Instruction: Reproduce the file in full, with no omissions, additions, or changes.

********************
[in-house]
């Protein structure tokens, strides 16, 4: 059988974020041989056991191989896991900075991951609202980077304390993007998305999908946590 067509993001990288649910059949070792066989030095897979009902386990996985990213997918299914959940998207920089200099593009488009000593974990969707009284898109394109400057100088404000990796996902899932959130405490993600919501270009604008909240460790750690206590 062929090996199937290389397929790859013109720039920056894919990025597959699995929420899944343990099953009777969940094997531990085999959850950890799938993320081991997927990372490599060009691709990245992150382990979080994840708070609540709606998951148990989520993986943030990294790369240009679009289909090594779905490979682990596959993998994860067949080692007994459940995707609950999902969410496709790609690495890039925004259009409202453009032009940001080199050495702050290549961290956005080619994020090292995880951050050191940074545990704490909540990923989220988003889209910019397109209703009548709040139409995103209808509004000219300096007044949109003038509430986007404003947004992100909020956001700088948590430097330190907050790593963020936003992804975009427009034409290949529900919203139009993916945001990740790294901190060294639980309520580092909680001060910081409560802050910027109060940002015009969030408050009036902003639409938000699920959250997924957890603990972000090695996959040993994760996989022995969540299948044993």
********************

[in-house]
């Protein structure tokens, strides 16, 4: 059988974020041989056991191989896991900075991951609202980077304390993007998305999908946590 067509993001990288649910059949070792066989030095897979009902386990996985990213997918299914959940998207920089200099593009488009000593974990969707009284898109394109400057100088404000990796996902899932959130405490993600919501270009604008909240460790750690206590 062929090996199937290389397929790859013109720039920056894919990025597959699995929420899944343990099953009777969940094997531990085999959850950890799938993320081991997927990372490599060009691709990245992150382990979080994840708070609540709606998951148990989520993986943030990294790369240009679009289909090594779905490979682990596959993998994860067949080692007994459940995707609950999902969410496709790609690495890039925004259009409202453009032009940001080199050495702050290549961290956005080619994020090292995880951050050191940074545990704490909540990923989220988003889209910019397109209703009548709040139409995103209808509004000219300096007044949109003038509430986007404003947004992100909020956001700088948590430097330190907050790593963020936003992804975009427009034409290949529900919203139009993916945001990740790294901190060294639980309520580092909680001060910081409560802050910027109060940002015009969030408050009036902003639409938000699920959250997924957890603990972000090695996959040993994760996989022995969540299948044993």